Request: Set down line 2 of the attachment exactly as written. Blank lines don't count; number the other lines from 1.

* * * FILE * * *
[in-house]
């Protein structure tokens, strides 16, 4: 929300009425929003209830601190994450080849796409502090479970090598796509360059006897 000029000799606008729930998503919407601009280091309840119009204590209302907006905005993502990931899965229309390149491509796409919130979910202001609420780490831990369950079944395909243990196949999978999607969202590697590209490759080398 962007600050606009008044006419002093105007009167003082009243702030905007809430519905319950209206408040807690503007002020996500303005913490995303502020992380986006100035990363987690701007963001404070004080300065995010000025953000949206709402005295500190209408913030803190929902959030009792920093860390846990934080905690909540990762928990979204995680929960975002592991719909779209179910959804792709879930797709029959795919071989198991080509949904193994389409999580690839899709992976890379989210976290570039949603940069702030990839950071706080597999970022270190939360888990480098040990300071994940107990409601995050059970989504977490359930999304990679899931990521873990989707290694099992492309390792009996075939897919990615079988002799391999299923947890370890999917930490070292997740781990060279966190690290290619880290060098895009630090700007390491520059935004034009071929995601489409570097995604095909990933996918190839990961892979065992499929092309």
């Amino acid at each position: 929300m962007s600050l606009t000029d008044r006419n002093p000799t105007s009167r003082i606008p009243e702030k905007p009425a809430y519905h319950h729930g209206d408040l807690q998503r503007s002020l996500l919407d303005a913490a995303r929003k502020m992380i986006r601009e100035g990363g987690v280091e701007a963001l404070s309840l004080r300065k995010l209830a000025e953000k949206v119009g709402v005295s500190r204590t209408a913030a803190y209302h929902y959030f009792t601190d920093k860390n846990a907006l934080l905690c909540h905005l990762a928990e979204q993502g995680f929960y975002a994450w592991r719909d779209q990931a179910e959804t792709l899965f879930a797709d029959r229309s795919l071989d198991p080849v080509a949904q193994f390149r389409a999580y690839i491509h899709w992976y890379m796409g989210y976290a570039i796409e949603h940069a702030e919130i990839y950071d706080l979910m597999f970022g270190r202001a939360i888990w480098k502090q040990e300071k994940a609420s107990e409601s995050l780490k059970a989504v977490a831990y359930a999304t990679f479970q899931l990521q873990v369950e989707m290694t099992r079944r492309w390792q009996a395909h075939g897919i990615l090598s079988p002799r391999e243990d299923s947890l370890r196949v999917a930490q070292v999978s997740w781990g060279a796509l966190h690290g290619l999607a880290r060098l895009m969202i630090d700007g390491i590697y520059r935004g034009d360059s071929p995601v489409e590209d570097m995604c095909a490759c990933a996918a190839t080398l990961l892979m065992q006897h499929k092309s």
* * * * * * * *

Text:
């Protein structure tokens, strides 16, 4: 929300009425929003209830601190994450080849796409502090479970090598796509360059006897 000029000799606008729930998503919407601009280091309840119009204590209302907006905005993502990931899965229309390149491509796409919130979910202001609420780490831990369950079944395909243990196949999978999607969202590697590209490759080398 962007600050606009008044006419002093105007009167003082009243702030905007809430519905319950209206408040807690503007002020996500303005913490995303502020992380986006100035990363987690701007963001404070004080300065995010000025953000949206709402005295500190209408913030803190929902959030009792920093860390846990934080905690909540990762928990979204995680929960975002592991719909779209179910959804792709879930797709029959795919071989198991080509949904193994389409999580690839899709992976890379989210976290570039949603940069702030990839950071706080597999970022270190939360888990480098040990300071994940107990409601995050059970989504977490359930999304990679899931990521873990989707290694099992492309390792009996075939897919990615079988002799391999299923947890370890999917930490070292997740781990060279966190690290290619880290060098895009630090700007390491520059935004034009071929995601489409570097995604095909990933996918190839990961892979065992499929092309």